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Obviously this was a very personal and emotional project for you. Was it also a spiritual experience in any way?

Singer: Uh, I think I have a spirituality that I keep very much to myself. I don't talk about it much, because I'm a filmmaker, I'm not a preacher (laughter)! I think spirituality exists in the movie, but I have my own [spirituality]. I pray in my own way, I guess you'd say.

Time magazine just wrote that your movie is "an action adventure that's as thrilling for what it means as for what it shows." What does it mean?

Singer: It means that humanity is more complex than people realize. Even for heroes, even as black-and-white as it is to be Superman, as idealistic and noble as that is, there's still depth and complexity to it. When people say they wish they were Superman, they don't really wish they were Superman. They wish they could do the things that Superman can do. But Superman, with that responsibility and that awareness of suffering—he's not able to have the thing he wants most, and that's a semblance of normal life and Lois Lane.

Singer on set with Routh and Kevin Spacey, who plays the villain Lex Luthor

Singer on set with Routh and Kevin Spacey, who plays the villain Lex Luthor

And there's something about legacies. I grew up watching The Courtship of Eddie's Father. My parents divorced when I was about 13, and I lived with my father for a year. I'm still very close with both my parents—they're terrific people—but I got very close to my father. And there's something about Superman's relationship to his father, and the notion of fathers and sons, that resonates very strongly with me in this movie. But it's hard for me to say what it means, you know? It's a movie; it means many things. Superman means many things to many people! But these are the things that resonated with me, that I enjoy.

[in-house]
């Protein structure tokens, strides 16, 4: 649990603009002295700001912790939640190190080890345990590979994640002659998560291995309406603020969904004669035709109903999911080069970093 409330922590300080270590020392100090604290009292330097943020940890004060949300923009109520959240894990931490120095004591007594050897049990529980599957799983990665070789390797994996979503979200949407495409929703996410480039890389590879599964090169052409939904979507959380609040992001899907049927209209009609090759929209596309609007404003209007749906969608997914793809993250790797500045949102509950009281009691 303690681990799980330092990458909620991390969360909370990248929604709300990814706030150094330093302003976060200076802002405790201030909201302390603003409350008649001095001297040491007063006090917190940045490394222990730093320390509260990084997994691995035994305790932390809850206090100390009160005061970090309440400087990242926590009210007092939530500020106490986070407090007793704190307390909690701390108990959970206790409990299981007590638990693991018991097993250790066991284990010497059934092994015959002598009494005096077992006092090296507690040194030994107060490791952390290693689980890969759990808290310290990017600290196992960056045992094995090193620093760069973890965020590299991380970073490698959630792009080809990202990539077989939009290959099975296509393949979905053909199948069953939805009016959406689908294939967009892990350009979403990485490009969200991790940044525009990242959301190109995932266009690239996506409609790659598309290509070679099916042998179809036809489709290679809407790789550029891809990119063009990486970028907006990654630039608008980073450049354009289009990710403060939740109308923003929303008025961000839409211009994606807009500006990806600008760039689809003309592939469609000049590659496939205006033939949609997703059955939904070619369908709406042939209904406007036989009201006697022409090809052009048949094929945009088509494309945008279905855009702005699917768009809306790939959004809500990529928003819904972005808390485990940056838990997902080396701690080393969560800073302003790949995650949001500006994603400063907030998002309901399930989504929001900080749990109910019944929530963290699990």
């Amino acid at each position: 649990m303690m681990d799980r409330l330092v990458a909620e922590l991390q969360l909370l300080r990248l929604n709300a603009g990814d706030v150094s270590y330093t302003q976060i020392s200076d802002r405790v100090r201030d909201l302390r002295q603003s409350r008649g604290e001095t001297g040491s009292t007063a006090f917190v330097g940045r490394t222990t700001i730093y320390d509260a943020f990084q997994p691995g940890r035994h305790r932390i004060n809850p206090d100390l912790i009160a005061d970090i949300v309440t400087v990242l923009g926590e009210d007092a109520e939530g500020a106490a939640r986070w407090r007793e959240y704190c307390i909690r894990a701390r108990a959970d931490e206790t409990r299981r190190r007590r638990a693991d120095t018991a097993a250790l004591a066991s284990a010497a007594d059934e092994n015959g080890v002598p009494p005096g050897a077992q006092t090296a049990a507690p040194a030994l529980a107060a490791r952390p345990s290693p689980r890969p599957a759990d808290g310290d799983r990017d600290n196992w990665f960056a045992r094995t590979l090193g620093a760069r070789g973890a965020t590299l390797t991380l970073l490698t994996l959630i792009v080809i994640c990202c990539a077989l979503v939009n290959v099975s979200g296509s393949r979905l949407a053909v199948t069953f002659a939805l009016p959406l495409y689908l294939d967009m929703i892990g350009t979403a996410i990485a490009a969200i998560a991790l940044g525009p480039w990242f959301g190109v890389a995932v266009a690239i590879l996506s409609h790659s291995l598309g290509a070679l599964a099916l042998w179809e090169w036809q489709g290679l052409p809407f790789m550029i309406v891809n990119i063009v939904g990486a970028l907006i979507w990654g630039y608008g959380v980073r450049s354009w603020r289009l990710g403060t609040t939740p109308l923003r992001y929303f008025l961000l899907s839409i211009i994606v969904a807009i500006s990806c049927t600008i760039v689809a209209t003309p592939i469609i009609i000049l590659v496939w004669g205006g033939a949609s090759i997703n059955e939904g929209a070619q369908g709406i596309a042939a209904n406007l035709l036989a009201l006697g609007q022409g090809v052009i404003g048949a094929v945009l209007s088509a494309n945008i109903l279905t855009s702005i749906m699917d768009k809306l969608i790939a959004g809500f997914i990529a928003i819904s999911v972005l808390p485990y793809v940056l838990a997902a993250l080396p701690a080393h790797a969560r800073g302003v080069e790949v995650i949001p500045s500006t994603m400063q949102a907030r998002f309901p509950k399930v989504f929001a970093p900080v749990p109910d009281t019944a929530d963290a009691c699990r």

There are a bunch of X-Men fans, but everybody loves Superman, even if they've never read the comics. If you had screwed up the X-Men movies, certainly some people would be upset. But if you screw up Superman … Well, you must be feeling the weight?

Singer: Yeah, tremendously. And I've dealt with that in two ways. One, I've had experience with some pressure and responsibility and skepticism when I made the first two X-Men films. I live with that, and I learned to balance it, and to not become too traumatically affected by it. For Superman, whenever I would get into a state of panic about the impression the character was going to make—which would be a daily state—I would just fall back on my own fan-ship for the character and say, "Look, I love this character. I love the legacy of this character. I'm just going to fall back on the parts of the character, the design, the picture, the music, and the things I love about Superman."

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I'm just going to have to rely upon those things, and hope that I'm in tune with as much of the rest of the world as possible! But you know, you can't please everybody all the time.

Are you signed up for more than one Superman movie?

Singer: No, I do my films one at a time. I don't do multi-picture deals. It's so much of a job; I've been working nonstop for two solid years, so for me, I need to step back from each experience and evaluate it. But I'm interested in a second film, and I'm talking to the studio about it. We'll see.